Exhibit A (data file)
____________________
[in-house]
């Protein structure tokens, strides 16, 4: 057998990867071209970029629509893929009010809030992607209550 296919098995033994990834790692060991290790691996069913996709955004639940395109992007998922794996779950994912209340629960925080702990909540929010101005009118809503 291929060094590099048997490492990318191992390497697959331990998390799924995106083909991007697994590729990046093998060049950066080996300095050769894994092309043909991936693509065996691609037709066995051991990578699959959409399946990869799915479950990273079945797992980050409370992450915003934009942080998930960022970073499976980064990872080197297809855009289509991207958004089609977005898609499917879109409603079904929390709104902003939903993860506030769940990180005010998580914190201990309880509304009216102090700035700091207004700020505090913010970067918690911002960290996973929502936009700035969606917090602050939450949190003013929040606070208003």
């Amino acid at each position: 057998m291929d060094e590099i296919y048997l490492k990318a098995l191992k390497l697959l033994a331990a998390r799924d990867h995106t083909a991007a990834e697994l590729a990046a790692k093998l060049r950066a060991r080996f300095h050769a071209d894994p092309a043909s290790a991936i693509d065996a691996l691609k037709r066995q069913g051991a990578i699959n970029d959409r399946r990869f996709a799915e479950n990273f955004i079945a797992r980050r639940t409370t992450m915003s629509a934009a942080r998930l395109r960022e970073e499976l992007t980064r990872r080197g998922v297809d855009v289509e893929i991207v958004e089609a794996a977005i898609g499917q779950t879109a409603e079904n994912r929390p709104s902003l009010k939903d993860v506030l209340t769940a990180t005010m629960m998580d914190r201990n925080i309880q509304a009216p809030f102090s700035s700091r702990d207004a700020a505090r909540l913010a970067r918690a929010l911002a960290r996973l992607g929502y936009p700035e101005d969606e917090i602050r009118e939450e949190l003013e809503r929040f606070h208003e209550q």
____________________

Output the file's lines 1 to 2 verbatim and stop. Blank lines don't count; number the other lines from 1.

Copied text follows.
[in-house]
């Protein structure tokens, strides 16, 4: 057998990867071209970029629509893929009010809030992607209550 296919098995033994990834790692060991290790691996069913996709955004639940395109992007998922794996779950994912209340629960925080702990909540929010101005009118809503 291929060094590099048997490492990318191992390497697959331990998390799924995106083909991007697994590729990046093998060049950066080996300095050769894994092309043909991936693509065996691609037709066995051991990578699959959409399946990869799915479950990273079945797992980050409370992450915003934009942080998930960022970073499976980064990872080197297809855009289509991207958004089609977005898609499917879109409603079904929390709104902003939903993860506030769940990180005010998580914190201990309880509304009216102090700035700091207004700020505090913010970067918690911002960290996973929502936009700035969606917090602050939450949190003013929040606070208003």